Oklahoma Could Make It a Felony to Perform Abortions
In the conservative movement’s quest to revoke women’s reproductive rights, the Oklahoma legislature Thursday passed a bill that would make it a felony to perform abortions, with penalties including the revocation of medical licenses for physicians who assist in the procedure and a maximum prison sentence of three years.
The new law would classify performing abortions as “unprofessional conduct” for physicians. While there are exceptions for saving the life of the mother, women who become pregnant as the result of rape or incest would still have to carry a child to term.
Sen. Nathan Dahm, who co-authored the bill, told the Associated Press he believes “life begins at conception,” adding, “it’s a core function of state government to defend that life from the beginning of conception.”
If signed into law by Oklahoma Gov. Mary Fallin, the bill will put Oklahoma directly at odds with federal law. Since the passage of Roe v. Wade, the Supreme Court has consistently upheld a woman’s right to choose.
As the Center for Reproductive Rights wrote in a letter to Fallin:
The Court has repeatedly held that the Constitution prohibits a state from enacting a law that bans abortion prior to the point in pregnancy when a fetus is viable. As the Supreme Court has emphasized, 'viability marks the earliest point at which the State’s interest in fetal life is constitutionally adequate to justify a legislative ban on nontherapeutic abortions.' The Supreme Court has never wavered from this position, despite numerous opportunities to do so. By completely banning abortions, Senate Bill 1552 wholly conflicts with all U.S. Supreme Court precedent on abortion while ignoring the integral part that abortion plays in helping to achieve equality for women.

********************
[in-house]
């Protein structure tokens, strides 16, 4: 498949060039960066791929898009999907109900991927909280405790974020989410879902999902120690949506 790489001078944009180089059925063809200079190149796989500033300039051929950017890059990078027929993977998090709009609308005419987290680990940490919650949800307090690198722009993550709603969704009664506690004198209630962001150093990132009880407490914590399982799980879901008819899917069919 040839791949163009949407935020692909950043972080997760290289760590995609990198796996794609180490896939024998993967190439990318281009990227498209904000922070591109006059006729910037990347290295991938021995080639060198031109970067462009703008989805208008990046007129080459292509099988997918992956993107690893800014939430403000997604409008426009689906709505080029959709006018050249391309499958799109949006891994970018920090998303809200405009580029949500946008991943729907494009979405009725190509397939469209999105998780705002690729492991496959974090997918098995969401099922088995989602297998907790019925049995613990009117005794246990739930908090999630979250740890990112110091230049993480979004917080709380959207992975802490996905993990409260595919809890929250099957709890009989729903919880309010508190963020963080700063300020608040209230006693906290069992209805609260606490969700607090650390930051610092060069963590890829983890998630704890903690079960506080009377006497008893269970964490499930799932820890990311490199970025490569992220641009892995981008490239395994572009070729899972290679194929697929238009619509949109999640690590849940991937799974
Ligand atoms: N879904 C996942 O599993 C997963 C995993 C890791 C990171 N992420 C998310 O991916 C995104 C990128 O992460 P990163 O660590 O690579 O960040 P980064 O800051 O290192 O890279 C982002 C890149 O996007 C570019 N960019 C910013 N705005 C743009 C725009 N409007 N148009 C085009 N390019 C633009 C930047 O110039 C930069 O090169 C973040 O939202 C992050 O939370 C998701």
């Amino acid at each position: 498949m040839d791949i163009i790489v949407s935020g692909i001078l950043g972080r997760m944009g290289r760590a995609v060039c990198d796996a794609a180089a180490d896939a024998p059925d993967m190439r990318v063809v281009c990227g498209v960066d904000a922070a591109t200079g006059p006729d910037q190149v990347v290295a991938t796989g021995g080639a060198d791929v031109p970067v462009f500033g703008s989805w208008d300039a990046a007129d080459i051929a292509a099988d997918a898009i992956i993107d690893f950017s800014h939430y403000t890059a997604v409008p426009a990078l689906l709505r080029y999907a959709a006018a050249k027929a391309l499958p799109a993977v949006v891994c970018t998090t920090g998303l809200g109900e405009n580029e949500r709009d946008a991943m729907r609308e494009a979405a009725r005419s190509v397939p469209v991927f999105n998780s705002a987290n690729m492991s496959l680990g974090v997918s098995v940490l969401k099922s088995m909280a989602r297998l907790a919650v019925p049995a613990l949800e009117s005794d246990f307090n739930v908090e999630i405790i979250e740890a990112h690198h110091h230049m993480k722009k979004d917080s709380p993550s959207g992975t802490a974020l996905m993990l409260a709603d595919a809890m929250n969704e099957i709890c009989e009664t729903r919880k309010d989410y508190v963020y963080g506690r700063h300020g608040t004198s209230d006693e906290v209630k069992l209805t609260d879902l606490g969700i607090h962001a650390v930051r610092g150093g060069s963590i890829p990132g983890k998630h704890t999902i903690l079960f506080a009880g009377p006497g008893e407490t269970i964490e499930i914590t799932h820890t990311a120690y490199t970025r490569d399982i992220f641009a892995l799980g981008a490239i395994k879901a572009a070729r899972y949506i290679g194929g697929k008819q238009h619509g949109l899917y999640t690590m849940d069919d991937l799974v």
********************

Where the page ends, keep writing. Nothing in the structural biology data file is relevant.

Despite the potential for a Supreme Court showdown, Fallin has yet to indicate whether she will sign the bill. The governor has a strong track record of restricting access to abortion in Oklahoma. The state currently has only two operating abortion clinics, placing it on par with other conservative states where the accessibility of reproductive health care has dwindled to virtually null.
Still, as the New York Times Editorial Board points out, at least Oklahoma is effectively banning abortion “without offering any pretense of trying to protect women’s health.” Conservative legislatures across the United States consistently chip away at the protections afforded by Roe v. Wade under the guise of protecting women. Forty-three states prohibit abortions generally, imposing restrictions including gestation limits, physician and hospital requirements and state-mandated counseling.
At least Oklahoma is being honest about its intentions. It's clear that lawmakers in the Sooner State hope to overturn Roe v. Wade and defy the constitutional right to privacy afforded to women by that pivotal Supreme Court decision. If they really want to go all in, the legislature could enact “some form of punishment” for women who obtain abortions. After all, that is—as Donald Trump once suggested—the natural progression for the pro-life movement.